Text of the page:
Tuesday we left civilization and drove southwest through the Remshoogte Pass in the mountainous Khomas Hochland (Highlands) to Namib-Naukluft National Park, the 3rd largest national park in Africa. The Namib Desert is a vast wilderness, harsh, primeval, almost uninhabitable – and the oldest desert on earth. When we get close to the Atlantic coast, we will see some of the tallest sand dunes in the world. We are spending two nights in this area.
We passed through an ever-changing landscape —
— until we went over a rise and saw below us the dreamy scene of the Namib Desert spread like a banquet of colours below us.
I wasn’t sure if we would see any animals today, but we were rewarded at every turn. The most interesting architecture we encountered were the nests of the Social Weaver Birds. They build their nests together with each bird having a private entrance. When the nest becomes so heavy it is at risk of collapsing, they divide it. Another interesting behaviour is that they will drag a wasps’ nest onto their tree. The wasps don’t bother them, but if their main predator snake arrives to eat the eggs or the young, the wasps attack and kill it. How did they work this out? Ingenious!
Here is a complete list of what we saw on our first day into the Namibian countryside: ostriches, wart hogs, baboons, oryx, a lappett-faced vulture, kudus, 2 springbok herds, termite mounds, steenbok, cardinal woodpeckers, and most exciting were a herd of Hartmann’s Mountain Zebra, including a young colt. Apologies for the poor quality of some of these but I’m including them for posterity. Pictured (in order) are: Springbok, kudus, steenbok, woodpeckers, Oryx and zebras.
Today, Wednesday, we got an early start – 5:15 a.m. – and we were so glad we did – the sun and the moon were both out at the same time.
We started at Sossusvlei, the “Dead-End Marsh,” a salt-clay pan depression with dunes that come together preventing the Tsauchab River to flow any further some 60 kms east of the Atlantic Ocean. We transferred from our cool bus/truck –
– to a 4×4:
and drove about 4 kms and then walked 1.2 km to the basin. A photographer’s dream, the contrast in colours and the graphic dead trees seem a metaphor for the near-lifelessness of the desert and the transience of life itself.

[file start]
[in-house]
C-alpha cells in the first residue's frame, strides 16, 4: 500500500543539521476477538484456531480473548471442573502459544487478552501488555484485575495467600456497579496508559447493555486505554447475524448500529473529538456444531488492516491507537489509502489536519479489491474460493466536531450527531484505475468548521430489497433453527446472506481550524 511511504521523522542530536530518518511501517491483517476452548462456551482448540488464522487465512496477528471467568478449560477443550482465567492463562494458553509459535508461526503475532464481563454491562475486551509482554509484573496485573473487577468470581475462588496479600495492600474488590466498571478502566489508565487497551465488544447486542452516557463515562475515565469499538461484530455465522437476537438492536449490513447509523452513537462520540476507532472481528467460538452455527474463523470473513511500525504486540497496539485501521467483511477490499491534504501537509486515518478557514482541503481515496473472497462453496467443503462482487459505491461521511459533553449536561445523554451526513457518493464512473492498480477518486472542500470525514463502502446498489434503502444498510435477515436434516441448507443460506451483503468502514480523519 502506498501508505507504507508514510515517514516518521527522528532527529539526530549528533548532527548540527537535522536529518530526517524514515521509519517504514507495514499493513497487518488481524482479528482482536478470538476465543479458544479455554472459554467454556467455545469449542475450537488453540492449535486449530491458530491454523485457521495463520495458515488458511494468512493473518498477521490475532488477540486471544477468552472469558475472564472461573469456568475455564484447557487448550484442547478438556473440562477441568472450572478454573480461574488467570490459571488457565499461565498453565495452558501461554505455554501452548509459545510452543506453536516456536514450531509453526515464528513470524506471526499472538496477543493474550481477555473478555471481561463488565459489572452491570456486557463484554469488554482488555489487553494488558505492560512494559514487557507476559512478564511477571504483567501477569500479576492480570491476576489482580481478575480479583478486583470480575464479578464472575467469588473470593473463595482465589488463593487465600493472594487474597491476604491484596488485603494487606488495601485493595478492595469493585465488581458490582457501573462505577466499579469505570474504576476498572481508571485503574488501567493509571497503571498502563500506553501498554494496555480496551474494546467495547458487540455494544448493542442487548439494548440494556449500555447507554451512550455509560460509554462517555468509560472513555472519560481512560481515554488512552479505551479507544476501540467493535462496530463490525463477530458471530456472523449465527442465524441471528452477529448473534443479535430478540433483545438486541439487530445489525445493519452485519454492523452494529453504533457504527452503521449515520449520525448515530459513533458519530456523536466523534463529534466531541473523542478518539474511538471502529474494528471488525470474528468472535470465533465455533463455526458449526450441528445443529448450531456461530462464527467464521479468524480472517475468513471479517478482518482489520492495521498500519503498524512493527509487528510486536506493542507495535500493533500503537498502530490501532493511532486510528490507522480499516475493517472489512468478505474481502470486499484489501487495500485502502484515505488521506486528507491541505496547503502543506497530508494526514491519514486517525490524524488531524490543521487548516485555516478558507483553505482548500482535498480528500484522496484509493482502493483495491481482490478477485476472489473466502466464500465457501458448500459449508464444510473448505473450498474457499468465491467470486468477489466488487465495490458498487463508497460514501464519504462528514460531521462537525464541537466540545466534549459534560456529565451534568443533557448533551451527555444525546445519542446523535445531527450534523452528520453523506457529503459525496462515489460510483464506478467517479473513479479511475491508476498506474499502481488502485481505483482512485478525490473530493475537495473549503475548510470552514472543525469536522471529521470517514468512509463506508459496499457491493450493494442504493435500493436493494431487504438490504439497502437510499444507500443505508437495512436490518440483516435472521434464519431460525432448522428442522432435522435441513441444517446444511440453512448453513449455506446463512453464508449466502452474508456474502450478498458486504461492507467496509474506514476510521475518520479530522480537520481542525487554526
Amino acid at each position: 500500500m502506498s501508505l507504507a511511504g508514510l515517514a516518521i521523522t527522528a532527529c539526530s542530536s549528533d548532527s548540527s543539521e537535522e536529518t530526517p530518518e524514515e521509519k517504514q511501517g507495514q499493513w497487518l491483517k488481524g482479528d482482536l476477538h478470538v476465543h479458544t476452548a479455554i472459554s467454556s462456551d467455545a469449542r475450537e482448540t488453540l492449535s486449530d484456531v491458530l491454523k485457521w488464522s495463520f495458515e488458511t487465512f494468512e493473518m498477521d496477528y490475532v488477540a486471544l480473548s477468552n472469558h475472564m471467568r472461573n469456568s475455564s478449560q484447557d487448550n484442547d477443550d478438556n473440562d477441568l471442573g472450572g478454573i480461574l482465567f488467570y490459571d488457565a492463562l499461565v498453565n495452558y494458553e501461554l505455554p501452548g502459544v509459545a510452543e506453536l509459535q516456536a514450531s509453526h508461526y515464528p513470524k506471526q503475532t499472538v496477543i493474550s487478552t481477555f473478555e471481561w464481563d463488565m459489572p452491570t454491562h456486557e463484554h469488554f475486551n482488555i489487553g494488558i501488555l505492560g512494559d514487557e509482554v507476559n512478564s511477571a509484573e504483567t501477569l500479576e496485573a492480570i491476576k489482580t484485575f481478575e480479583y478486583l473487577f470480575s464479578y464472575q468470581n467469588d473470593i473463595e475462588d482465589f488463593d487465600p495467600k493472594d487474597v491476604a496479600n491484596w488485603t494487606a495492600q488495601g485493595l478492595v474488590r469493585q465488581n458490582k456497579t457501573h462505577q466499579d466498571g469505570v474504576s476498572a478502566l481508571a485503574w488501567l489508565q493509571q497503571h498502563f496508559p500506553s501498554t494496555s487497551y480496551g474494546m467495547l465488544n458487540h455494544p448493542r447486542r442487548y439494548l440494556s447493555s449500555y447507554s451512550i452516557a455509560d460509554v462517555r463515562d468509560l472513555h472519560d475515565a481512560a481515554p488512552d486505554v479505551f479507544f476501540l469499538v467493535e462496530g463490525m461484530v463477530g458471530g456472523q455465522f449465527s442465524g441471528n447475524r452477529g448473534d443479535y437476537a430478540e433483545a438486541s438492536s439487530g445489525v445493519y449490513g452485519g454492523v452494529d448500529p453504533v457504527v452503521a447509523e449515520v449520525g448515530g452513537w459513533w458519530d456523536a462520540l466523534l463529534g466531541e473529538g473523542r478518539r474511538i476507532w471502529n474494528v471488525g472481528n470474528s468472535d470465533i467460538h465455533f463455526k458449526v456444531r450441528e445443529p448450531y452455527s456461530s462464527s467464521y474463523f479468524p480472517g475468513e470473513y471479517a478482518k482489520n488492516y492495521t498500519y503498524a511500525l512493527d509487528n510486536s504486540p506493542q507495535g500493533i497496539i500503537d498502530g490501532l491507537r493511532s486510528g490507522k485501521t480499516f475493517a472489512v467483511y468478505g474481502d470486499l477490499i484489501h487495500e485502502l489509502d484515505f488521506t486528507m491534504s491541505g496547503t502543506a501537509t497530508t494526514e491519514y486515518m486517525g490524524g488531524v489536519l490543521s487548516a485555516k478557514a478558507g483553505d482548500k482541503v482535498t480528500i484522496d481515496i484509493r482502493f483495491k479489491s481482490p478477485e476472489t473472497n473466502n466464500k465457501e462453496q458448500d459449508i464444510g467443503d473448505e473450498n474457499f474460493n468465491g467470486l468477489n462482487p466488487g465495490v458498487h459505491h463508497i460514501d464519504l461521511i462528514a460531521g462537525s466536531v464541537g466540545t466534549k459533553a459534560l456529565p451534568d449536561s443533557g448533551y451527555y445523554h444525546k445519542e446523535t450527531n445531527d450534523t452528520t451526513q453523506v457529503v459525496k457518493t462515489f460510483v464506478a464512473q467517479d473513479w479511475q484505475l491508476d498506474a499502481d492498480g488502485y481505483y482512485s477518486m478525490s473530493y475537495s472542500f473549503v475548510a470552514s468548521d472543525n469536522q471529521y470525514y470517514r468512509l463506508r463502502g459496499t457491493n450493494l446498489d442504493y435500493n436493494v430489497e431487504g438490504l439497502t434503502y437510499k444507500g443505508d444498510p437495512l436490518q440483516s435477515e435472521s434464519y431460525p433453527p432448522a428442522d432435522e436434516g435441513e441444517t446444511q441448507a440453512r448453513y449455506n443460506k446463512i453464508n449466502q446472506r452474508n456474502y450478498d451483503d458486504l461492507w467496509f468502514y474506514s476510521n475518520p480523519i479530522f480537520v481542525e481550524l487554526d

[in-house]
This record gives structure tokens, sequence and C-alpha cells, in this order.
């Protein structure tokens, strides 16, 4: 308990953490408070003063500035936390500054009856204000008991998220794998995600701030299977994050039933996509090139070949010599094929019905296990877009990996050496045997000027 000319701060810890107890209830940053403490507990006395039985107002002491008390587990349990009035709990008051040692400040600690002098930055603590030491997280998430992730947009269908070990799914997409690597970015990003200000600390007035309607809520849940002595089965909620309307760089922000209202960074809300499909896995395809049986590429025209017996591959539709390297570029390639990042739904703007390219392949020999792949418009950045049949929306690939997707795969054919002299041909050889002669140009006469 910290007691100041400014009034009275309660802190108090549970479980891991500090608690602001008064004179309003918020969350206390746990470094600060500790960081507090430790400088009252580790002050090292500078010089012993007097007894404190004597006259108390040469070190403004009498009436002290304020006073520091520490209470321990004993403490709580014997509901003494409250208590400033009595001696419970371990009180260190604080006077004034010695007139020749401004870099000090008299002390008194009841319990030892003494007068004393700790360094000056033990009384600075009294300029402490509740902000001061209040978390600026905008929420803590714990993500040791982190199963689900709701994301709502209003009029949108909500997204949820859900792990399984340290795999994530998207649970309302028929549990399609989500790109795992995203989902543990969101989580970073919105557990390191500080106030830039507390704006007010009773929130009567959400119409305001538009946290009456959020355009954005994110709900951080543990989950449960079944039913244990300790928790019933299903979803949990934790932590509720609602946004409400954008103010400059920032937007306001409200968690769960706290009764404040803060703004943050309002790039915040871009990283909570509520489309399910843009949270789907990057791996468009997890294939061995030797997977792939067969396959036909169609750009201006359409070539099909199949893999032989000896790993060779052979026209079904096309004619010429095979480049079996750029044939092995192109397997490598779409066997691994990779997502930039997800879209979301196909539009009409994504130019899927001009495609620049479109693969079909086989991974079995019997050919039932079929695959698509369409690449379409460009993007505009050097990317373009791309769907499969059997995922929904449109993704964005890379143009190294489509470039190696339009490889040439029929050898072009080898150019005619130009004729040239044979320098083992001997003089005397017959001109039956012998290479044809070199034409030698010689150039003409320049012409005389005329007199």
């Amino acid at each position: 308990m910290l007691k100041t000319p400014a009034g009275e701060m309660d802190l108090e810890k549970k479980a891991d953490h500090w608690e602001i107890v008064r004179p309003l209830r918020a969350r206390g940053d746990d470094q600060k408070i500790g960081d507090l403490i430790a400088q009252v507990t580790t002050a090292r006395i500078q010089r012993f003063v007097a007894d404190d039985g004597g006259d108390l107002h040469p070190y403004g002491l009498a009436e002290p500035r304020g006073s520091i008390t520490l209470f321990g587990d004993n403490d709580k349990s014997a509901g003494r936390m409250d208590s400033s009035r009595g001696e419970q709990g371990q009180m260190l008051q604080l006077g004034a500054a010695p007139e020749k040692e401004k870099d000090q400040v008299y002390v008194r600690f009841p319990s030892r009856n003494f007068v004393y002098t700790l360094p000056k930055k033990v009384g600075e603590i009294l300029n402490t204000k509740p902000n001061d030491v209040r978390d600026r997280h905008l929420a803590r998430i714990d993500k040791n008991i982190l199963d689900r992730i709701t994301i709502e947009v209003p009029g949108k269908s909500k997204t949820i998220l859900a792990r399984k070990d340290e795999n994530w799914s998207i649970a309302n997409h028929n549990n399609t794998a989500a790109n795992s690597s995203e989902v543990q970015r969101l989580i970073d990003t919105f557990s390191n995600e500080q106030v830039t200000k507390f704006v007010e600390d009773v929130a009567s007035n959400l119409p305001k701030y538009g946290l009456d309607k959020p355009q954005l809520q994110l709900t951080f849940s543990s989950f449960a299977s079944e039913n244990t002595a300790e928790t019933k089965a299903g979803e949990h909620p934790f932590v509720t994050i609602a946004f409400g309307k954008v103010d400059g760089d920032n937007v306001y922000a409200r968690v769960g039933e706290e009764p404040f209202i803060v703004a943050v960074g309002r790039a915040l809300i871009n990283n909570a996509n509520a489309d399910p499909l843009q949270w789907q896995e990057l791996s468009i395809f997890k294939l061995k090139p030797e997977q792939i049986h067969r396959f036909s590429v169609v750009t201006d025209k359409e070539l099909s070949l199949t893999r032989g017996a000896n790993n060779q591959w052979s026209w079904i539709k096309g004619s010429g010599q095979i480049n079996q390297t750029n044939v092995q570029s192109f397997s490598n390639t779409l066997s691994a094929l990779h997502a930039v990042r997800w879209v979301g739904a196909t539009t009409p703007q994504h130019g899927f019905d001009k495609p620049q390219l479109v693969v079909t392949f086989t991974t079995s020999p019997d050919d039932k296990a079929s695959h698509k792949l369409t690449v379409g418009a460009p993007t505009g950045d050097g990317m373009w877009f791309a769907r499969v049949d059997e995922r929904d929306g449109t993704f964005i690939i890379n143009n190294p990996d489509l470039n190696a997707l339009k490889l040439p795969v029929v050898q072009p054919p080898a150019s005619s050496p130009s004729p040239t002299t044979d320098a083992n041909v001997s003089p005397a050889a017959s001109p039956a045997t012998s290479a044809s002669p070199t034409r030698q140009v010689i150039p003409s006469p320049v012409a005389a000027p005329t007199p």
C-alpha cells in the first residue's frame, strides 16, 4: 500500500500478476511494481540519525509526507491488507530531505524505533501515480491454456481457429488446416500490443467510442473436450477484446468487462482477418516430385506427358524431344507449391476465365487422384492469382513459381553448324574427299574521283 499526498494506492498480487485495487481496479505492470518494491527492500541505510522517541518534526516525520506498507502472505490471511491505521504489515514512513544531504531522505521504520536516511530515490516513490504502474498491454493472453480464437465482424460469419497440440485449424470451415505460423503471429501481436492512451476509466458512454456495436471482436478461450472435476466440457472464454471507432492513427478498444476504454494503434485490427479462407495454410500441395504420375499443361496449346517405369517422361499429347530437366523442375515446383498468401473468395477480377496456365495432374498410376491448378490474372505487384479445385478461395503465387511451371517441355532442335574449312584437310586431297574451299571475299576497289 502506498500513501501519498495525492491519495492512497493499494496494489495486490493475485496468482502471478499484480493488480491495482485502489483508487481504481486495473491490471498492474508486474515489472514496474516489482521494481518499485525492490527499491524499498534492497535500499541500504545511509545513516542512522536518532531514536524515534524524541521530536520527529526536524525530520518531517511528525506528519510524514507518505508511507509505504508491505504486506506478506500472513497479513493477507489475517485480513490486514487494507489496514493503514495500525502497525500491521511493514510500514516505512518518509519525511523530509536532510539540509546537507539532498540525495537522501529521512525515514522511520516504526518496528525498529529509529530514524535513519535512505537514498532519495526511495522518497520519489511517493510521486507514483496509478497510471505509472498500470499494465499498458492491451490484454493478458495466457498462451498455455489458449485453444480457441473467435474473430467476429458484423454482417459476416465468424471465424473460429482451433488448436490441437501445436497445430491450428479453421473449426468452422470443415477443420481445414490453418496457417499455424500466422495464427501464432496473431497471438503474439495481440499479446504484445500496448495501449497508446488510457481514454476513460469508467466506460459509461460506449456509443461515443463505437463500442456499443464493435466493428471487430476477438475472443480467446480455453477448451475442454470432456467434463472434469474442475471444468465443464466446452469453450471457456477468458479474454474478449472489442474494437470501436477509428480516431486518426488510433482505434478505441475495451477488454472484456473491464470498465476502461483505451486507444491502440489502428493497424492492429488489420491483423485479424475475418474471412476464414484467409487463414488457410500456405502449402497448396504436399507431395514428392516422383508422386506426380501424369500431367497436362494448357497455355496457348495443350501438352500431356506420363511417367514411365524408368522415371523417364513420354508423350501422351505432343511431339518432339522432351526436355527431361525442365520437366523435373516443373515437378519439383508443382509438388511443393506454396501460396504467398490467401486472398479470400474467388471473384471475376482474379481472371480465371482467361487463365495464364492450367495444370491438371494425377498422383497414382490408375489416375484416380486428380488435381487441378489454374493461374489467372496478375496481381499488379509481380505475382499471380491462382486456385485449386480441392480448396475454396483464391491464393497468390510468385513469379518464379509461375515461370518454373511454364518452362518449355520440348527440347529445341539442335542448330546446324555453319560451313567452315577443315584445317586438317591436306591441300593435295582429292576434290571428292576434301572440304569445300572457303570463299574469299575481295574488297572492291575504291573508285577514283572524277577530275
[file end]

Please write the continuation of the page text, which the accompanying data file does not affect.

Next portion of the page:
We saw lots of Oryx this morning, and we stopped to see the plant that keeps Oryx alive. They don’t drink water at all, but are able to extract moisture from the plants they graze. Their primary source, however, are from the melons which incredibly grow in this hostile environment on the N//ala plant (that is Nala with a click in there). Tuhafeni picked a used-up dried sample – for the sake of the Oryx, he of course wouldn’t pick a living version.
The sand dunes here are the largest in the world and looked as if they had been painted by brush rather than by wind.
The ever-shifting sands can overwhelm human attempts at order.
Two of our adventurers made it to the top of the renowned dune, “No. 45.”
We saw a number of pretty birds, including a Pied Crow and a Kestrel, and the tracks of a jackal:
Six Rawhide Thongs
This afternoon we visited the stunning Sesriem Canyon, carved by the Tsauchab River in the local sedimentary rock, about a kilometre long and up to 30 meters deep. The name Sesriem in Afrikaans means “six rawhide thongs,” given by settlers who had to join six such thongs in order for a bucket to reach the water. Sesriem Canyon is only two metres wide in some places, and usually has a portion that contains water, but we didn’t see any.
We saw lots of animals today but the most thrilling ones I saw were the ones seen right from my room of our delightful lodge, the Desert Homestead. including a juvenile Oryx, a half-hidden baby in the crowd and an ostrich cooling itself down. It doesn’t sweat, but it opens its mouth wide like the panting of a dog, and opens its wings to the breeze.
The setting of this lodge is spectacular and it will be hard to leave it behind.
After a delicious steak dinner, we got the last minute details of our road trip tomorrow. We will head through Moon Valley, stop at Walvis Bay and reach our final destination, Swakopmund, a former German settlement town on the Atlantic shore.
1 thought on “The Dead End Marsh”
Nature is truly breathtaking.I love those Weaver Birds.observing the intelligence of all creatures and how they adapt to their environment is a confirmation of a greater power.Your photos of the sand dunes should be enlarged and framed.
They are undoubtedly better than any painting.Love Joyce